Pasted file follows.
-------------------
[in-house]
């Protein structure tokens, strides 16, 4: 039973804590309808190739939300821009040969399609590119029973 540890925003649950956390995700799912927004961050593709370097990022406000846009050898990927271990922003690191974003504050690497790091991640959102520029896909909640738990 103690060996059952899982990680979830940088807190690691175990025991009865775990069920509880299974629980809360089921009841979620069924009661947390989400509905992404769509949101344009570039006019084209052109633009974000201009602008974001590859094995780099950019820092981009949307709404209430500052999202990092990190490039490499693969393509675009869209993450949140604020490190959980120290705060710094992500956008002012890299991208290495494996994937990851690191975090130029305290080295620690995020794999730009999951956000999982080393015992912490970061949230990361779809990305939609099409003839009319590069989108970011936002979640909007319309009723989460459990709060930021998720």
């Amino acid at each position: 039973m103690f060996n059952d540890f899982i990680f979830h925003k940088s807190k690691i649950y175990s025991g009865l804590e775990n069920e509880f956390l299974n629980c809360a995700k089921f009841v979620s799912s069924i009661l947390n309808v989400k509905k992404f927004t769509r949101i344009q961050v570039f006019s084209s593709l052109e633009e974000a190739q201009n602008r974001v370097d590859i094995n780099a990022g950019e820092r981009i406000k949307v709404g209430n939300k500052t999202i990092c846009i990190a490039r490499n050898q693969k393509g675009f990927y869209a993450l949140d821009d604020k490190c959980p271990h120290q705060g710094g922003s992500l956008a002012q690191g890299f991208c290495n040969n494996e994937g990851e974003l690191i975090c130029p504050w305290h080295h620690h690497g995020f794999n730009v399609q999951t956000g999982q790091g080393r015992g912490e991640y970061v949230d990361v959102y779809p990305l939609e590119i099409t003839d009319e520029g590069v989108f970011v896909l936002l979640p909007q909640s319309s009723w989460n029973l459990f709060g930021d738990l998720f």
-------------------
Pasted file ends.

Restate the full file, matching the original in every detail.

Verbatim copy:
[in-house]
């Protein structure tokens, strides 16, 4: 039973804590309808190739939300821009040969399609590119029973 540890925003649950956390995700799912927004961050593709370097990022406000846009050898990927271990922003690191974003504050690497790091991640959102520029896909909640738990 103690060996059952899982990680979830940088807190690691175990025991009865775990069920509880299974629980809360089921009841979620069924009661947390989400509905992404769509949101344009570039006019084209052109633009974000201009602008974001590859094995780099950019820092981009949307709404209430500052999202990092990190490039490499693969393509675009869209993450949140604020490190959980120290705060710094992500956008002012890299991208290495494996994937990851690191975090130029305290080295620690995020794999730009999951956000999982080393015992912490970061949230990361779809990305939609099409003839009319590069989108970011936002979640909007319309009723989460459990709060930021998720």
């Amino acid at each position: 039973m103690f060996n059952d540890f899982i990680f979830h925003k940088s807190k690691i649950y175990s025991g009865l804590e775990n069920e509880f956390l299974n629980c809360a995700k089921f009841v979620s799912s069924i009661l947390n309808v989400k509905k992404f927004t769509r949101i344009q961050v570039f006019s084209s593709l052109e633009e974000a190739q201009n602008r974001v370097d590859i094995n780099a990022g950019e820092r981009i406000k949307v709404g209430n939300k500052t999202i990092c846009i990190a490039r490499n050898q693969k393509g675009f990927y869209a993450l949140d821009d604020k490190c959980p271990h120290q705060g710094g922003s992500l956008a002012q690191g890299f991208c290495n040969n494996e994937g990851e974003l690191i975090c130029p504050w305290h080295h620690h690497g995020f794999n730009v399609q999951t956000g999982q790091g080393r015992g912490e991640y970061v949230d990361v959102y779809p990305l939609e590119i099409t003839d009319e520029g590069v989108f970011v896909l936002l979640p909007q909640s319309s009723w989460n029973l459990f709060g930021d738990l998720f």